Caramelize. Melt butter in a heavy oven proof 9- or 10-inch skillet and then sprinkle evenly with sugar. Cook over medium heat without stirring until the mixture begins to bubble all over and turns lightly golden. This should take about 3 minutes. Remove from heat.
Cook. Tightly fill the skillet with apples, cut side up, and sprinkle with salt. Keep in mind, the apples will shrink as they cook and you might be able to slip in a few more slices midway. Return the skillet to medium heat and cook the apples without stirring until a thick, deep amber syrup bubbles up between the fruit. (OK, even though you’re supposed to leave the caramel alone to do its thing, I usually flip the apples once or twice to make sure they soak up the caramel evenly. Just make sure to leave the cut ends up because when you flip the tart, you’ll want the rounded sides facing the top.) This will take about 20 minutes. Pour the pomegranate syrup over the apples – the mixture will bubble up. Cook until the juices further thicken. The apples will be a deep burgundy color. Remove from heat. With a spatula, make sure that the apples are tightly packed.
Tuck. Roll out the crust between two sheets of wax paper into a circle one inch larger than the skillet (i.e., leave an extra inch all around). Slide the crust over the skillet and tuck it in around the apples and at the edges of the skillet. The crust doesn’t have to be perfect because you’re going to flip it over anyway. Cut a few slits in the crust to let air escape.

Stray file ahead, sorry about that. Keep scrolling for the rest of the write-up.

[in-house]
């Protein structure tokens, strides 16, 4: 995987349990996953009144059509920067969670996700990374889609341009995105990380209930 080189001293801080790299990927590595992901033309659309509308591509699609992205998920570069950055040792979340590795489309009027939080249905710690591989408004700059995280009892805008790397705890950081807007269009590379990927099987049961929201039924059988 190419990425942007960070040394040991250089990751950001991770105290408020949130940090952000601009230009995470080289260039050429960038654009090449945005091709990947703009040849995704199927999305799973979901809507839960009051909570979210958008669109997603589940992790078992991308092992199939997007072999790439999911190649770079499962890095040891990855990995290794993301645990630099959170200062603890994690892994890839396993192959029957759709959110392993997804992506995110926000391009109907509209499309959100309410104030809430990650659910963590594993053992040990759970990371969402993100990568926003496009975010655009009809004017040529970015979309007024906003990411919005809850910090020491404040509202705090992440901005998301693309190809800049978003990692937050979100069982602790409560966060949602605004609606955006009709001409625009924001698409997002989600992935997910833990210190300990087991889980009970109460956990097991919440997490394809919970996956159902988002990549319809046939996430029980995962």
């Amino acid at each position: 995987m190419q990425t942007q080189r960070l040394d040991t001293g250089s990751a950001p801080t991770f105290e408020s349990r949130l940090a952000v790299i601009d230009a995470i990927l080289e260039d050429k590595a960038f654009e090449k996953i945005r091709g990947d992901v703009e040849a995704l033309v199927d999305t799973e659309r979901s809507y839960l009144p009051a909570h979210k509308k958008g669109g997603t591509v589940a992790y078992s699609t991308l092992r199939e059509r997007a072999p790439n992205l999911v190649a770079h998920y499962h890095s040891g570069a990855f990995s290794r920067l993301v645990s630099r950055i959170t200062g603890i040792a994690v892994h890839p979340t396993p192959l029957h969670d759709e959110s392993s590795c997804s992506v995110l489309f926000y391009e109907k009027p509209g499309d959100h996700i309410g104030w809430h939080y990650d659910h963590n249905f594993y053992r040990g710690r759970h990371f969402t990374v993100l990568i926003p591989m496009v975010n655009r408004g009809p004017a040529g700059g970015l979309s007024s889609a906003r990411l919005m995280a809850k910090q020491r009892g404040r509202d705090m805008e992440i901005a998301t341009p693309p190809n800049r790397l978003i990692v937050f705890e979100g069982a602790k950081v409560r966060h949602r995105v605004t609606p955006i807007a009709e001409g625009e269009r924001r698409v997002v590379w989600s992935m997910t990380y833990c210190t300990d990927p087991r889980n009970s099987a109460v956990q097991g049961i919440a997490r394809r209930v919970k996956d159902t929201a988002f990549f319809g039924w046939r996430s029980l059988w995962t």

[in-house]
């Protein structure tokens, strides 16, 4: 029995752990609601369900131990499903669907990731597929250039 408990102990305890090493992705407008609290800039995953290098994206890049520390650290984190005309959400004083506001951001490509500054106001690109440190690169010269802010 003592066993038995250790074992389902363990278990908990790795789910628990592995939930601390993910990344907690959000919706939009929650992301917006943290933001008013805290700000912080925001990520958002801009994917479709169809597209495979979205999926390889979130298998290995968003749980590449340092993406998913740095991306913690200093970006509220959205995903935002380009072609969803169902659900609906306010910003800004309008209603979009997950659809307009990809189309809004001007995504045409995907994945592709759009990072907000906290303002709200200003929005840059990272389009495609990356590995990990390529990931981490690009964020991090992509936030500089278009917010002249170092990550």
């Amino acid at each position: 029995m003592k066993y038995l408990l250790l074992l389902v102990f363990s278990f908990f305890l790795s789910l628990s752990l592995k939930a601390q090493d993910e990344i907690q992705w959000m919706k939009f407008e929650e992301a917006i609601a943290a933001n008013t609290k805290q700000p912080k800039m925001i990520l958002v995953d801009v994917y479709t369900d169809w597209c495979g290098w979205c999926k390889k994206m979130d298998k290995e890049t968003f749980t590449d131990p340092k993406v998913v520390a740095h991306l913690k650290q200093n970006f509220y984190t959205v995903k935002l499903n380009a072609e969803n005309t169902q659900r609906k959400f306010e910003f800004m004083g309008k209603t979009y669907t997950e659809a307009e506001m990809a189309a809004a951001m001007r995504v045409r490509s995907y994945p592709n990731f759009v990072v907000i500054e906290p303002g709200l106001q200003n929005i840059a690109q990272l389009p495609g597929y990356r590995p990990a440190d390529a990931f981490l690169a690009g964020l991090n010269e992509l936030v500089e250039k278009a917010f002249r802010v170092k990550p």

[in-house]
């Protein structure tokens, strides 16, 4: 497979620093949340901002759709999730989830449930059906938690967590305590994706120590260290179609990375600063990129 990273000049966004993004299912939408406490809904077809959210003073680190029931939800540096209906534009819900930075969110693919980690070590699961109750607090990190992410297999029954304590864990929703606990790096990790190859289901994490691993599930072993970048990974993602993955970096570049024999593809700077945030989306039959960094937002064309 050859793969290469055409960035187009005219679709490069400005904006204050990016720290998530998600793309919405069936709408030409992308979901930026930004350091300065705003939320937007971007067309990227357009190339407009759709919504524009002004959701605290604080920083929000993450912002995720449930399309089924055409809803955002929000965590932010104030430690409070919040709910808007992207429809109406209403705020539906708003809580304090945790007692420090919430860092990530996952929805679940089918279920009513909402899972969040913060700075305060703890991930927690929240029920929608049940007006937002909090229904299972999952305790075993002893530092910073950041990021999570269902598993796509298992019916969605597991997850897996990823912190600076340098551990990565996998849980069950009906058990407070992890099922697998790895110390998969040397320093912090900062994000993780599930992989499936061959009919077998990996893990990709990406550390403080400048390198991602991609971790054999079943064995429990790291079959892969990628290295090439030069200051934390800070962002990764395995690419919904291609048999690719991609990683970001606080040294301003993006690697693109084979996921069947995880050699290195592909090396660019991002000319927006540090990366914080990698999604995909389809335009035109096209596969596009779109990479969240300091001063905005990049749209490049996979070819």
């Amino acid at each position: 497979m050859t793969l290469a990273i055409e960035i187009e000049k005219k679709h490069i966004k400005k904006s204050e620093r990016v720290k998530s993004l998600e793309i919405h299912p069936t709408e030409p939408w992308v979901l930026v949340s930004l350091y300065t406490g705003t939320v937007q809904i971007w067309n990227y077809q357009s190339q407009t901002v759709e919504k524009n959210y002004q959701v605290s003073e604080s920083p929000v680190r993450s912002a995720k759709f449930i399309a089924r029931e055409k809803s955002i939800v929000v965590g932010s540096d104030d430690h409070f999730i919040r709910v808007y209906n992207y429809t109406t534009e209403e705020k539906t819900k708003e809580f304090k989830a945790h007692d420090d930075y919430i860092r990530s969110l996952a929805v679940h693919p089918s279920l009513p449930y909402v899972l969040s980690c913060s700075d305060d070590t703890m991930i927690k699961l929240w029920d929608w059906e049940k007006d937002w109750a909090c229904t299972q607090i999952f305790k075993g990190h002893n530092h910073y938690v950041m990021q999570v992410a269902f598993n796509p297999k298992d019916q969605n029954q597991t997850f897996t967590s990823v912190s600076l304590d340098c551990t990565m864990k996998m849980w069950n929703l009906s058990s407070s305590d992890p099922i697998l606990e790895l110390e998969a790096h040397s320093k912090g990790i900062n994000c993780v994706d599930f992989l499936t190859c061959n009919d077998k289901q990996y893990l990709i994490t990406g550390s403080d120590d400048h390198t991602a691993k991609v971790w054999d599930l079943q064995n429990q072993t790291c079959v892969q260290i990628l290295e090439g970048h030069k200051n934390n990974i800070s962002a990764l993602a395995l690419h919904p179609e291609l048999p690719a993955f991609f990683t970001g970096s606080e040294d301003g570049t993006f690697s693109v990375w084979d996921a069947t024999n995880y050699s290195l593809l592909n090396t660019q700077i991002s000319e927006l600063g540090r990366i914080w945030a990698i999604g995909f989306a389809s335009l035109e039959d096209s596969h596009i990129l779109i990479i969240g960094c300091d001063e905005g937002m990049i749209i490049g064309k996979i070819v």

Bake. Bake the tarte until the crust browns and the juices at the edge are thick and scarlet in color. This takes 25-30 minutes. Remove the skillet from the oven and let cool for five minutes minute. (If you let the tarte cool for too long, the caramel will thicken and the apples are more likely to stick to the pan. But if you’re nervous, just flip it later.)
Flip. Place a large plate over the skillet. Using oven mitts and kitchen towels, hold the skillet and plate together and carefully flip over the tarte. Lift the skillet — if any apples are stuck to the skillet, just put them back into place on the crust. Let the tarte cool for at least 15 minutes before serving.